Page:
You Can’t Take It With You (1938) tells the story of two young adults: Alice Sycamore (Jean Arthur) and Tony Kirby (Jimmy Stewart). Tony is the son of wealthy, greedy banker Anthony P. Kirby (Edward Arnold) and his stuffy wife (Mary Forbes). Alice comes from a family that is completely opposite of Tony’s. The Sycamore family is delightfully eccentric. The rest of the family includes Alice’s mother Penny (Spring Byrington), her father Paul (Samuel S. Hinds), her sister Essie Mae (portrayed by a 15 year old Ann Miller), and Essie’s husband Ed Carmichael (Dub Taylor). The Sycamore family has many friends, who are often seen coming in and out of the home at any given time of the day. Some actually live in the house. Yeah, it’s basically a commune.
So, what connection do these two families have? It’s fairly simple…in a complicated way. Tony and Alice have fallen hard for each other and plan to marry. Alice is a stenographer working for the Kirby company. Tony is serving as vice-president of his father’s company. Tony’s father has secured a government-sanctioned munitions monopoly, meaning he is planning on buying up a big block of property around a competitive factory in order to drive them out of business. This block of property happens to include the Sycamore’s house. The only problem: the Sycamore family refuses to give up their property to Kirby (unbeknownst to Anthony, even after meeting the Kirby family). Enter Alice’s grandfather–Martin Vanderhof (Lionel Barrymore).
Grandpa Vanderhof is…well, I guess what you’d say is he’s more open-minded and free-thinking than Tony’s parents. He acts as the head of the family, serving as a father figure to Alice and everyone else. Despite his “social status”, he doesn’t let anything get him down, no matter how tough things may get. Vanderhof explains that he was once similar to Tony’s father: caught in a love affair with the almighty dollar. But one day he simply became disinterested in money. He walked away from his job position and never returned. Since that day many years ago, Grandpa Vanderhof spends his time doing important things that make him and, most importantly, his family happy.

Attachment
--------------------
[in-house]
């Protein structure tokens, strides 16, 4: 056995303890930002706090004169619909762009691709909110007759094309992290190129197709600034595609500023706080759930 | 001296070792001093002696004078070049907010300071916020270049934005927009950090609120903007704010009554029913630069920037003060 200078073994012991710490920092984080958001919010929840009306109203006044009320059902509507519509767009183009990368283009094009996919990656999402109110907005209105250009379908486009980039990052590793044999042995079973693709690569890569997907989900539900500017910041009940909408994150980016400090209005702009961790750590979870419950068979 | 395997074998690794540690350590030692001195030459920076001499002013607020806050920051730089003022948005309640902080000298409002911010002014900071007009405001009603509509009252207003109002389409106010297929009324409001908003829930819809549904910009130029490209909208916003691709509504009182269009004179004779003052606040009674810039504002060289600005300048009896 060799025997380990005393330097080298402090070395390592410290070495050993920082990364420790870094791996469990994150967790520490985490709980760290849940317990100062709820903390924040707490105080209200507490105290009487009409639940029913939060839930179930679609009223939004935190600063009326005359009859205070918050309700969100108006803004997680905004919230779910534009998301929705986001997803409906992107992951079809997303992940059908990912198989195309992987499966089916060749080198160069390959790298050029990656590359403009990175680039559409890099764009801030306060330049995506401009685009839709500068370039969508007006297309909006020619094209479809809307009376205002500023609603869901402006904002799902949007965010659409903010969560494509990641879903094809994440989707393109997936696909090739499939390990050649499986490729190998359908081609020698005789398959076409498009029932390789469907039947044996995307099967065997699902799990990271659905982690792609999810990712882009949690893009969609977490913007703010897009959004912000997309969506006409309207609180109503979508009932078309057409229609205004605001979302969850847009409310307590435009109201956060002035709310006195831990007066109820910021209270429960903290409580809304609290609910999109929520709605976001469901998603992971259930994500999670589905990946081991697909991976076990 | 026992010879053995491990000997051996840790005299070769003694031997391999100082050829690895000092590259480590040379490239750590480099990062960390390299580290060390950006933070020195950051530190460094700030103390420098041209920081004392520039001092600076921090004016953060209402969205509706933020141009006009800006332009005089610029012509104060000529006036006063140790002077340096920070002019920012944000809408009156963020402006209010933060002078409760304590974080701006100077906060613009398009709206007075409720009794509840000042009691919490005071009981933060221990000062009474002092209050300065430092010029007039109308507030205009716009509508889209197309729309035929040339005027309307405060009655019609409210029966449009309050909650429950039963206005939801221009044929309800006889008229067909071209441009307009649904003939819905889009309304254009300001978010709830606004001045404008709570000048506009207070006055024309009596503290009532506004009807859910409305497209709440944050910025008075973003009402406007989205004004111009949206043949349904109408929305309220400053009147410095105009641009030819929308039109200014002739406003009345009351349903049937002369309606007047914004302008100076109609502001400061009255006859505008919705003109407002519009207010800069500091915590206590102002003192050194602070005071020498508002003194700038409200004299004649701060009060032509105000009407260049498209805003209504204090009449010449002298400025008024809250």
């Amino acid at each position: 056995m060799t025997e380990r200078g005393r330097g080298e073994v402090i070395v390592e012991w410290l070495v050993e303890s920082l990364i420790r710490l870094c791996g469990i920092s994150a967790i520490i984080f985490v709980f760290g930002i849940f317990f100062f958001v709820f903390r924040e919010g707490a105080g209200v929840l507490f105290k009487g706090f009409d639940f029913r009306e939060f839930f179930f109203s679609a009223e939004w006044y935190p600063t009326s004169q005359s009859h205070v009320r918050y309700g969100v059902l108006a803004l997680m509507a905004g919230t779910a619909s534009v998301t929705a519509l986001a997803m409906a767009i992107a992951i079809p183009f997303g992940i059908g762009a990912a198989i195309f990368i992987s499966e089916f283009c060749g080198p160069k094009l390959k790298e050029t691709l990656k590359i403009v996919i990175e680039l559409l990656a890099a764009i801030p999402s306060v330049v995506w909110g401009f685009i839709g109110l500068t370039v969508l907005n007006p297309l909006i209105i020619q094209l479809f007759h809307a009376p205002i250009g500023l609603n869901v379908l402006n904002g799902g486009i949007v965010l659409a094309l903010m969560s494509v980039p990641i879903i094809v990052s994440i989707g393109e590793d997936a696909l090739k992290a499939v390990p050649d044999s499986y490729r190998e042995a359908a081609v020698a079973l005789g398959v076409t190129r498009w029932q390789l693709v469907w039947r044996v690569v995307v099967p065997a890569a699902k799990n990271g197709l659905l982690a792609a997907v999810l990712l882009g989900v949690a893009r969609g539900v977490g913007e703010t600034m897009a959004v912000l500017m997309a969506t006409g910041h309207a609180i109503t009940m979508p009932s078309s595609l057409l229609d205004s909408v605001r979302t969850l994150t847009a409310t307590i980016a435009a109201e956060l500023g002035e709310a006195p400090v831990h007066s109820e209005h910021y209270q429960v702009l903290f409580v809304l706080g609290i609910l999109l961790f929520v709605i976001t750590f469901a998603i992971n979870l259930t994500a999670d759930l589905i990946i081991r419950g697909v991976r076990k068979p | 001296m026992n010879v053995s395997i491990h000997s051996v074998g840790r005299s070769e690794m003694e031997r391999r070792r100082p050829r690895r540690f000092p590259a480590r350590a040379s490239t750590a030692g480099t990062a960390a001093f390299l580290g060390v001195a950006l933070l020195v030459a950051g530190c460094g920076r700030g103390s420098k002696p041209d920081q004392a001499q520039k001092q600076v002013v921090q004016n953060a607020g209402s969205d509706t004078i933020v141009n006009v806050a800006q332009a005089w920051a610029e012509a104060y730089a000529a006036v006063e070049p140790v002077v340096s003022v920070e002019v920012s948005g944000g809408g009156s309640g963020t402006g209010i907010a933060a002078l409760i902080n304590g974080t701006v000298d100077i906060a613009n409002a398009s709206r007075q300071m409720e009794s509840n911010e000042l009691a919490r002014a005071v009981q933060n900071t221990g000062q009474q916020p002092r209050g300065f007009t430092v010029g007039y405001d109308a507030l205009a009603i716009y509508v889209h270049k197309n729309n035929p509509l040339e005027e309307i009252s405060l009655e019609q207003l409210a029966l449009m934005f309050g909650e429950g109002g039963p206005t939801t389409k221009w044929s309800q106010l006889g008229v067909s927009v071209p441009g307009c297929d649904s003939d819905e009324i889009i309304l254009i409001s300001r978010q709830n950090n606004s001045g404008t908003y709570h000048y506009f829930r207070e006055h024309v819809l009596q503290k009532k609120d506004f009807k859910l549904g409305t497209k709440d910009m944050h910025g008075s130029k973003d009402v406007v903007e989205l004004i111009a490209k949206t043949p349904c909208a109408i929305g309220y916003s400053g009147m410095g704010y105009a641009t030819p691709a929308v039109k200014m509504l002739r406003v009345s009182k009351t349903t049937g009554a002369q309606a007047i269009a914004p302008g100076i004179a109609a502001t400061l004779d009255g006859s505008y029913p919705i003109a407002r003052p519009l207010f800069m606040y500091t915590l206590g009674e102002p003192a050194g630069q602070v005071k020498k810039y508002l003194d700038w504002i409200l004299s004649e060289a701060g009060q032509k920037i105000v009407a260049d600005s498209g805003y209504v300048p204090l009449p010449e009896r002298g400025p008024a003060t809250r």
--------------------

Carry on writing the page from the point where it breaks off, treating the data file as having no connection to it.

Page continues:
I really fell for You Can’t Take It With You when I first watched it because of how it depicts Alice’s family. We’re not laughing at them because they’re eccentric; we’re going along for the ride with them and we’re all enjoying it. Sometimes films and books portray odd people as being freaks. But this one tells us that it’s not only okay to be different, it can be really cool. Essie Mae dances pirouettes around the living room, Ed plays his xylophone, and mother Penny writes all kinds of plays on a typewriter that had been accidentally delivered to the house years before.
Lionel Barrymore, per usual, gives an outstanding performance as Grandpa V. Audiences today are most familiar with his role of the vindictive Mr. Potter in Frank Capra’s holiday classic It’s a Wonderful Life (1946). Eight years before he became Potter, he played a man who was the total opposite of Potter. Grandpa Vanderhoff stands for a sort of bohemian lifestyle which is a really interesting thing to see in a movie from the late 1930s, at least in my mind. He doesn’t give a crap about money or social status and he openly questions the motives of the government, which you will see in the clip below.
Although this film was released in 1938, I’m sure at least one person who reads this hasn’t watched the film. So, I’ll put out a pretty weak spoiler alert from this point on –
I’m going to jump to the final scene of the movie just to illustrate the importance of Lionel Barrymore’s Grandpa Vanderhoff. After holding out on Kirby, Grandpa relents and decides to give up the house. Tony’s dad finally comes around, literally and figuratively. Alice has fled town for an uncertain amount of time and Tony has been beside himself trying to locate her. The story culminates when Alice returns home briefly, Tony sees her, and Tony’s dad enters the house. Alice is distressed because she’s sick of Tony’s parents not accepting her family. Tony is distressed because he wants to marry her no matter what his parents say. Mr. Kirby surprises everyone when he sits down beside Grandpa and the two play a harmonica duet. He finally gives his blessing over Tony and Alice’s engagement. The two families are finally in harmony.
This post is included in The Barrymore Trilogy Blogathon, hosted by “In the Good Old Days of Classic Hollywood” (crystalkalyana.wordpress.com). Be sure to check out the other participating blogs!